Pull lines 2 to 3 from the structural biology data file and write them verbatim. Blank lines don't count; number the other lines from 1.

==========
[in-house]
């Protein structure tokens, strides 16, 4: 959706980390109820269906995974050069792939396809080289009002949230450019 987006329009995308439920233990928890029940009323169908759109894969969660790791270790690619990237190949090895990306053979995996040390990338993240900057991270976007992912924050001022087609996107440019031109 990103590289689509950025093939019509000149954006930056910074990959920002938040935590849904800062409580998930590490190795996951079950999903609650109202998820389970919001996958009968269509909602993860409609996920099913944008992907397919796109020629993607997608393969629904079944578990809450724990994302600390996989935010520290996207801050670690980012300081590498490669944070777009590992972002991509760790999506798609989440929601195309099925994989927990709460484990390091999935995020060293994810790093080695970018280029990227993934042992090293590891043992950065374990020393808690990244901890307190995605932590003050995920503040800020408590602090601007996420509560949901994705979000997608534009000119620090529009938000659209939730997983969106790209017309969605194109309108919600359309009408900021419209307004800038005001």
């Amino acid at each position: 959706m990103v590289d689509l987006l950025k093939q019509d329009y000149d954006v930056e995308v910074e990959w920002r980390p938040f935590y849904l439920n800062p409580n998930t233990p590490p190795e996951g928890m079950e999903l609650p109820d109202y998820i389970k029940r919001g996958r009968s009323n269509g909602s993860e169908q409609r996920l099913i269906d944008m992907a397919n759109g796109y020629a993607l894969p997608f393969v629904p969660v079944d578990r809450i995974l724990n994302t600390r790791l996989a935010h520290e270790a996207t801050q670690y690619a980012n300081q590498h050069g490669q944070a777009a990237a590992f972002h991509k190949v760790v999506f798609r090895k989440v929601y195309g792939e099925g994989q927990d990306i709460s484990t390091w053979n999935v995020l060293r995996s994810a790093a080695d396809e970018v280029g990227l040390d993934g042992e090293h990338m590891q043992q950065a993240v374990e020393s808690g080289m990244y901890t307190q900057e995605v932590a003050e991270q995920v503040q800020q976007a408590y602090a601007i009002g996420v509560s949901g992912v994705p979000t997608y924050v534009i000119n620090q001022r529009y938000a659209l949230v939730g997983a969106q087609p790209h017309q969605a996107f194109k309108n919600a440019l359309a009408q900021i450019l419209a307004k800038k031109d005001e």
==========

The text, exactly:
């Protein structure tokens, strides 16, 4: 959706980390109820269906995974050069792939396809080289009002949230450019 987006329009995308439920233990928890029940009323169908759109894969969660790791270790690619990237190949090895990306053979995996040390990338993240900057991270976007992912924050001022087609996107440019031109 990103590289689509950025093939019509000149954006930056910074990959920002938040935590849904800062409580998930590490190795996951079950999903609650109202998820389970919001996958009968269509909602993860409609996920099913944008992907397919796109020629993607997608393969629904079944578990809450724990994302600390996989935010520290996207801050670690980012300081590498490669944070777009590992972002991509760790999506798609989440929601195309099925994989927990709460484990390091999935995020060293994810790093080695970018280029990227993934042992090293590891043992950065374990020393808690990244901890307190995605932590003050995920503040800020408590602090601007996420509560949901994705979000997608534009000119620090529009938000659209939730997983969106790209017309969605194109309108919600359309009408900021419209307004800038005001």
């Amino acid at each position: 959706m990103v590289d689509l987006l950025k093939q019509d329009y000149d954006v930056e995308v910074e990959w920002r980390p938040f935590y849904l439920n800062p409580n998930t233990p590490p190795e996951g928890m079950e999903l609650p109820d109202y998820i389970k029940r919001g996958r009968s009323n269509g909602s993860e169908q409609r996920l099913i269906d944008m992907a397919n759109g796109y020629a993607l894969p997608f393969v629904p969660v079944d578990r809450i995974l724990n994302t600390r790791l996989a935010h520290e270790a996207t801050q670690y690619a980012n300081q590498h050069g490669q944070a777009a990237a590992f972002h991509k190949v760790v999506f798609r090895k989440v929601y195309g792939e099925g994989q927990d990306i709460s484990t390091w053979n999935v995020l060293r995996s994810a790093a080695d396809e970018v280029g990227l040390d993934g042992e090293h990338m590891q043992q950065a993240v374990e020393s808690g080289m990244y901890t307190q900057e995605v932590a003050e991270q995920v503040q800020q976007a408590y602090a601007i009002g996420v509560s949901g992912v994705p979000t997608y924050v534009i000119n620090q001022r529009y938000a659209l949230v939730g997983a969106q087609p790209h017309q969605a996107f194109k309108n919600a440019l359309a009408q900021i450019l419209a307004k800038k031109d005001e």